(DD-42: dp. 787; L. 293'11"; b. 27'; dr. 8'4"; s. 29 k.; cpl. 83; a. 5 3", 6 18" tt.; cl. Monaghan)
Jenkins (DD-42) was laid down 24 March 1911 by Bath Iron Works Bath Maine, Iaunched 29 April 1912; sponsored by Miss Alice Jenkins, daughter of Rear Admiral Jenkins; and commissioned 15 June 1912, Lt. Comdr. E. EI. Delany in command.
In the years that preceded World War I Jenkins, based at Newport, R.I., trained with the Atlantic Fleet, sailing to the Caribbean for winter maneuvers operating along the East Coast in summer. In addition, she sailed to Tampico, Mexico, in mid-April 1914 to support the American occupation of Vera Cruz.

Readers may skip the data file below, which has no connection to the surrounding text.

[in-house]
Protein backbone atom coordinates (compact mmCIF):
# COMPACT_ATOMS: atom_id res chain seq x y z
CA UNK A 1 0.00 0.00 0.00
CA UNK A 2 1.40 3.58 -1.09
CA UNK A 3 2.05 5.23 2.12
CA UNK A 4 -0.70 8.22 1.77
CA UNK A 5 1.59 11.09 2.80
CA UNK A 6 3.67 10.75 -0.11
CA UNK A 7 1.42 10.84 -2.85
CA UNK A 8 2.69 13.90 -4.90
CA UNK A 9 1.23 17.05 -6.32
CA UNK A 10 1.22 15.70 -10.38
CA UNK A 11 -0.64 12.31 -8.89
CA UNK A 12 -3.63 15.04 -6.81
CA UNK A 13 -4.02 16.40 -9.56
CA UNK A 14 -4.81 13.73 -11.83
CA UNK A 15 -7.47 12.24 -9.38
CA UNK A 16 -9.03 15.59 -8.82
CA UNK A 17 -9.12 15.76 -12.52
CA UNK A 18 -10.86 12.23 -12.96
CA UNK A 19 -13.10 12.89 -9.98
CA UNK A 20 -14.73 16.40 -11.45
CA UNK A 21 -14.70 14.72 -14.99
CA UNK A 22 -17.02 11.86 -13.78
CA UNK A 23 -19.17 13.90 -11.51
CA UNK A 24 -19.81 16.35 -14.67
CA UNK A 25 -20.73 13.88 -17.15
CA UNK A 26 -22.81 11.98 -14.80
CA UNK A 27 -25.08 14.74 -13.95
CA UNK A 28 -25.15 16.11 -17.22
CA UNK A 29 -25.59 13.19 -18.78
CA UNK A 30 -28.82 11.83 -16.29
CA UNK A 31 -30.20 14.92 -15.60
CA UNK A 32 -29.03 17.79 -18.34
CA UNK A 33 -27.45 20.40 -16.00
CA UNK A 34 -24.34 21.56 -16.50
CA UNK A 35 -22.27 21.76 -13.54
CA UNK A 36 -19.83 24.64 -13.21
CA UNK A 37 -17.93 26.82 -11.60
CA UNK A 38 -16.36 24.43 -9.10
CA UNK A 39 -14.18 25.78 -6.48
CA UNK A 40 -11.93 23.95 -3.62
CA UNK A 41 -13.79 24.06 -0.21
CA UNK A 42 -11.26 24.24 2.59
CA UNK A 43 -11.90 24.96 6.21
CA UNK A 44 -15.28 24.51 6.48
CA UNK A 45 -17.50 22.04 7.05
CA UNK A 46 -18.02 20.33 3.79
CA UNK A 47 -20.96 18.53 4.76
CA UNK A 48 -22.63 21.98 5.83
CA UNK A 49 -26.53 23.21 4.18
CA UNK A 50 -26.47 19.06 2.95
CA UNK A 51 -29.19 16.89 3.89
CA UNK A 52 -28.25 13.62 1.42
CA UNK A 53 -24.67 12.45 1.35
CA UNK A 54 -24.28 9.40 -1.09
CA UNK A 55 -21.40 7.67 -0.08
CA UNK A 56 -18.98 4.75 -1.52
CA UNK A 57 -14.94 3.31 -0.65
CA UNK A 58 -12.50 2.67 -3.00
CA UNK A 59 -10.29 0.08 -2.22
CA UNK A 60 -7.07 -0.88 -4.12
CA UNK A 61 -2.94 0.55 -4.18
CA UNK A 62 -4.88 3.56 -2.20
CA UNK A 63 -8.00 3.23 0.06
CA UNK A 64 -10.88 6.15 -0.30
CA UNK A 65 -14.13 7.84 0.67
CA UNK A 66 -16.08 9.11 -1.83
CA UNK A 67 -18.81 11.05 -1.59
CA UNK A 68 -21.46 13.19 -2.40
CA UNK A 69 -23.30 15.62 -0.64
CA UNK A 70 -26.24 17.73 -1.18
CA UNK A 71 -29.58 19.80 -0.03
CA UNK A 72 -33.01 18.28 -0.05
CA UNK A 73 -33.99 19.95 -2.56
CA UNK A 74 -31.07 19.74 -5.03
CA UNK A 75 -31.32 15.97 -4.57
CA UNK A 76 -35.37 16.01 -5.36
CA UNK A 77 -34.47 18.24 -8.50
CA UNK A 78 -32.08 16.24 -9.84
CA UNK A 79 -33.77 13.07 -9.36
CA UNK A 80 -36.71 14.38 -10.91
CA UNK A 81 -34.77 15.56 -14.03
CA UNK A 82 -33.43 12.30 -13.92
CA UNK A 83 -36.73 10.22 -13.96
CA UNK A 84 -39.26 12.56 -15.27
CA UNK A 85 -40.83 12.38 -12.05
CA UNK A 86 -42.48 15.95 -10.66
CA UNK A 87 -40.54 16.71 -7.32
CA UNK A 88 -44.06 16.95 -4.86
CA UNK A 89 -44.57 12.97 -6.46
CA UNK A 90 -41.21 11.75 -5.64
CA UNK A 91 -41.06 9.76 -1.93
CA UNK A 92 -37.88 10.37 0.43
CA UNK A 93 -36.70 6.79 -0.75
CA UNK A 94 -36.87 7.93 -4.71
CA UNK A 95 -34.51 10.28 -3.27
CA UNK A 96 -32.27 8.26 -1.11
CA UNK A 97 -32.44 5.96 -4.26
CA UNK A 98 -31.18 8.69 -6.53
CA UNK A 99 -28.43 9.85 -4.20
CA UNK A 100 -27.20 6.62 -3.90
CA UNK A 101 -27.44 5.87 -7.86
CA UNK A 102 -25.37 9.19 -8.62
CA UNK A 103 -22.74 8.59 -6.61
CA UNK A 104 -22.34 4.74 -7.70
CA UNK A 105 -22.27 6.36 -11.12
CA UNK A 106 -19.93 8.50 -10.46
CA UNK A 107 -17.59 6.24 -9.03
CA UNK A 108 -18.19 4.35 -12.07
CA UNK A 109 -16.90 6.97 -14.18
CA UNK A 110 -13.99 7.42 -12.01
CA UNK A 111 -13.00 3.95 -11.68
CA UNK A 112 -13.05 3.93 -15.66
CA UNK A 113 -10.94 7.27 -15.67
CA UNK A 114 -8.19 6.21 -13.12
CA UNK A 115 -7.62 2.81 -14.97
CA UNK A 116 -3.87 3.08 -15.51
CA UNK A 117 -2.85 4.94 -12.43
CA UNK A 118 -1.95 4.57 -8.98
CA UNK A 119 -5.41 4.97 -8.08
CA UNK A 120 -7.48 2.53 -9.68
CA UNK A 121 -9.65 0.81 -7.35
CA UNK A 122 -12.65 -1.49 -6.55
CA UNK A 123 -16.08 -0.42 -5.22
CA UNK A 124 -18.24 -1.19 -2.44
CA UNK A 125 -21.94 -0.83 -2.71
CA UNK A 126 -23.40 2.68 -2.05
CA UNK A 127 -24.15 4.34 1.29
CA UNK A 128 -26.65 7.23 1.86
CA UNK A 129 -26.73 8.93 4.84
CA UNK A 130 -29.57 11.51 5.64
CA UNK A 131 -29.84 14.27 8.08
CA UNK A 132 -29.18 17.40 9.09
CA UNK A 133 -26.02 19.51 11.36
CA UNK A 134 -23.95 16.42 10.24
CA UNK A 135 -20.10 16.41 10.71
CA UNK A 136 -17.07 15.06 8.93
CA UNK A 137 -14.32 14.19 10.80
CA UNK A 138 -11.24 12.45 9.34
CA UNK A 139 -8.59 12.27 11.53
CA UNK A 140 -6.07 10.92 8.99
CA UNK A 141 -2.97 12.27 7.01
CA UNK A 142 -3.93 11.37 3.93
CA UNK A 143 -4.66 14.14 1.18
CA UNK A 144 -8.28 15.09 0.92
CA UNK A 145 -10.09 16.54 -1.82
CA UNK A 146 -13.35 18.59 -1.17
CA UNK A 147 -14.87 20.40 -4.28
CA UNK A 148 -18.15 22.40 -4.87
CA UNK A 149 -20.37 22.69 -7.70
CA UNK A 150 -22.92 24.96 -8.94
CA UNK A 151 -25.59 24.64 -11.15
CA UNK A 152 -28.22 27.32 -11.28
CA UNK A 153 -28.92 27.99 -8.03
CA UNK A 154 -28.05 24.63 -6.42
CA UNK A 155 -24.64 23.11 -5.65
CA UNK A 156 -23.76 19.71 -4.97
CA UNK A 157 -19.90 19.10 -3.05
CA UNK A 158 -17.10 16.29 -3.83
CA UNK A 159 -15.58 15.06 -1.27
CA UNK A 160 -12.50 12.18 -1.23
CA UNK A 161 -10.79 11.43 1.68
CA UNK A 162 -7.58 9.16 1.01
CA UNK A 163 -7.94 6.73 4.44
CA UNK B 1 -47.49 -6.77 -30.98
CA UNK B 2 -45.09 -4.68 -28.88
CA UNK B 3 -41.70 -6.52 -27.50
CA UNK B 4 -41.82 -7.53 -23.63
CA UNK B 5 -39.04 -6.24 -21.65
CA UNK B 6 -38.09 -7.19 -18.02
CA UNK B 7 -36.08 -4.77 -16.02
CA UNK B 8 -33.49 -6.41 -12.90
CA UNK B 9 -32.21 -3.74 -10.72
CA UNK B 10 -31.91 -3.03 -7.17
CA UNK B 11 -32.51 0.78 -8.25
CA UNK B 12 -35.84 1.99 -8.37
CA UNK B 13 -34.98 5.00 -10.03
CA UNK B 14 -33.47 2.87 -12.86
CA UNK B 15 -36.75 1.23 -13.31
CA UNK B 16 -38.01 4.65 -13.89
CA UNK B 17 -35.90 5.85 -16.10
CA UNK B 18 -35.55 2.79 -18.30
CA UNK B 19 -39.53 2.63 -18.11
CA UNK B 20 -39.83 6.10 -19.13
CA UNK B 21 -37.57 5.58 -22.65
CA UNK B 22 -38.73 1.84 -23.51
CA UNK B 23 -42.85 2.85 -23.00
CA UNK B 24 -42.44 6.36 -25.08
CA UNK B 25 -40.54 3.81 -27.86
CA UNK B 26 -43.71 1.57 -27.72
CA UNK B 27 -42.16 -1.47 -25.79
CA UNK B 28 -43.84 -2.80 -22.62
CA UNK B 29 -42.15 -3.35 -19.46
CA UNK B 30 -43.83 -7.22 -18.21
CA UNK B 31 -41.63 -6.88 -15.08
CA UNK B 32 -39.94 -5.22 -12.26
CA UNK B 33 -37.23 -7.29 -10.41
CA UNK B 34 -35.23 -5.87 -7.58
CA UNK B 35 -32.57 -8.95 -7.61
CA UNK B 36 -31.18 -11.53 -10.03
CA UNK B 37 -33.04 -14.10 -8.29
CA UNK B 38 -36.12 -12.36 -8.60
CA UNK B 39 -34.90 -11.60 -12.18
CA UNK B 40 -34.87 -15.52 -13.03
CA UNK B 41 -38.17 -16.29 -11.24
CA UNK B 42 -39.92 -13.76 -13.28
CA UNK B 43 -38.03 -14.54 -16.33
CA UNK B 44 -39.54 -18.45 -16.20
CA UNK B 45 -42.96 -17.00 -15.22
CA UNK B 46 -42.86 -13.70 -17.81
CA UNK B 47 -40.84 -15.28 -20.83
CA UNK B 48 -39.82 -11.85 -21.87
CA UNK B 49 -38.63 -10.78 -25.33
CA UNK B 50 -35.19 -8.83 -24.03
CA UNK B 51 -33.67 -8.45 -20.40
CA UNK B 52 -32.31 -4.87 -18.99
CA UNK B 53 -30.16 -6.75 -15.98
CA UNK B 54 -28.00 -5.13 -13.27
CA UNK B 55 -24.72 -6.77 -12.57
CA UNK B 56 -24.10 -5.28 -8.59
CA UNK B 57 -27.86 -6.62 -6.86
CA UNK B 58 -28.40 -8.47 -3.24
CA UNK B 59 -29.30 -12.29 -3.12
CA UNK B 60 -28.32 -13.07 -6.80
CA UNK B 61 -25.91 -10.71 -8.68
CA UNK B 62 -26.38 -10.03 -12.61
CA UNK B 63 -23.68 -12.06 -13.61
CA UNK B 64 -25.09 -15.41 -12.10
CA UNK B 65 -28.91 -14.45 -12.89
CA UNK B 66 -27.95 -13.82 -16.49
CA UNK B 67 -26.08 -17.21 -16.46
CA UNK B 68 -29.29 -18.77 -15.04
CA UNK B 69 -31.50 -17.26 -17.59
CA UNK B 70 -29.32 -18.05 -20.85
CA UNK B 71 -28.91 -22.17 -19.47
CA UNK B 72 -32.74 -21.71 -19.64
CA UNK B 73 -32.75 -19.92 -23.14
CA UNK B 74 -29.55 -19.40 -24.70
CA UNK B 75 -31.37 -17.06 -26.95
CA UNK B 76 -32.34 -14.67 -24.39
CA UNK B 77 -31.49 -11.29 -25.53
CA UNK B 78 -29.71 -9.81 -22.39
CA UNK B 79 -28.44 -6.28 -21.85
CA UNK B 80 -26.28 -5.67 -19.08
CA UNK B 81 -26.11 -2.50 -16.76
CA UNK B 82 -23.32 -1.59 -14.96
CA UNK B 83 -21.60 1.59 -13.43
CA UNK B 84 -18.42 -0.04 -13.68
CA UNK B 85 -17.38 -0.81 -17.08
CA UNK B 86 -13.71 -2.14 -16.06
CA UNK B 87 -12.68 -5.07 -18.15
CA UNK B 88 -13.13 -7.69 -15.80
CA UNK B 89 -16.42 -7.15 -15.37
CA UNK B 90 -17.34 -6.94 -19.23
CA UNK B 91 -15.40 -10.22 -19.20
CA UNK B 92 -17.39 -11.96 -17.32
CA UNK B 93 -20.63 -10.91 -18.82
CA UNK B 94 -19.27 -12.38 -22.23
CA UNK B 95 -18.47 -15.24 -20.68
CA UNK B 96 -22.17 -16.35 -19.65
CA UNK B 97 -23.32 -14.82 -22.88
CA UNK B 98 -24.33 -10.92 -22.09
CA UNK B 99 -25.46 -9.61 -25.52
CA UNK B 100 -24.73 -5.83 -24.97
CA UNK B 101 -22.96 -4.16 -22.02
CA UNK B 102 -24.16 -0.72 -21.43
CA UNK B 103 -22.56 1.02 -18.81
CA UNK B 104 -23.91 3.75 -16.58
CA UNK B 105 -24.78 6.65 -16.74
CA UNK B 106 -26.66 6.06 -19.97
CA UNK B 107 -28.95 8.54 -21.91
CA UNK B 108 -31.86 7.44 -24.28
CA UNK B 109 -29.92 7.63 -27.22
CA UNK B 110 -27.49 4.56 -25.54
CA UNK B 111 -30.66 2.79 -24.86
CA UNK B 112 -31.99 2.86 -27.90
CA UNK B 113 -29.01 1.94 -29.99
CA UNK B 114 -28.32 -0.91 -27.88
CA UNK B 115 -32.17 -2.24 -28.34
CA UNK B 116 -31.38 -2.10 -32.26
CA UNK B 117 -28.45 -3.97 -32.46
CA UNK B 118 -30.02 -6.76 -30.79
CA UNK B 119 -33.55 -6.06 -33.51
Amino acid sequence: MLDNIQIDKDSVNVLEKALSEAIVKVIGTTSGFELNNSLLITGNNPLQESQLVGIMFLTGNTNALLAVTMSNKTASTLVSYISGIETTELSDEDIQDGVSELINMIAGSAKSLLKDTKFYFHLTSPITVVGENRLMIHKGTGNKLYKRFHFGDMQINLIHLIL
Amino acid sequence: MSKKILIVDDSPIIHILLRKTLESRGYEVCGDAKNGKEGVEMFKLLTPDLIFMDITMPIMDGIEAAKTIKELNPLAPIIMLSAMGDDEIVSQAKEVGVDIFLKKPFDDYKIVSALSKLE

As the war raged in Europe, Jenkins continued patrol operations along the North American coast in search of possibleGerman U-boats. The patrols and maneuvers sharpened her war-readiness, so that, true to Navy tradition, she was ready for any eventuality when she sailed for Europe 26 May 1917.
Based at Queenstown, Ireland, Jenkins and her sister destroyers patrolled the eastern Atlantic, escorting convoys and rescuing survivors of sunken merchantmen. She continued escort and patrol duty for the duration of the War. Though she made several submarine contacts no results were determined. Following the signing of the Armistice 11 November 1918, Jenkins sailed for home, arriving Boston 3 January 1919.
The destroyer operated along the Atlantic coast until arriving at Philadelphia 20 July. She remained there until decommissioning 31 October 1919. Jenkins was scrapped in 1935 in accordance with the Treaty of London.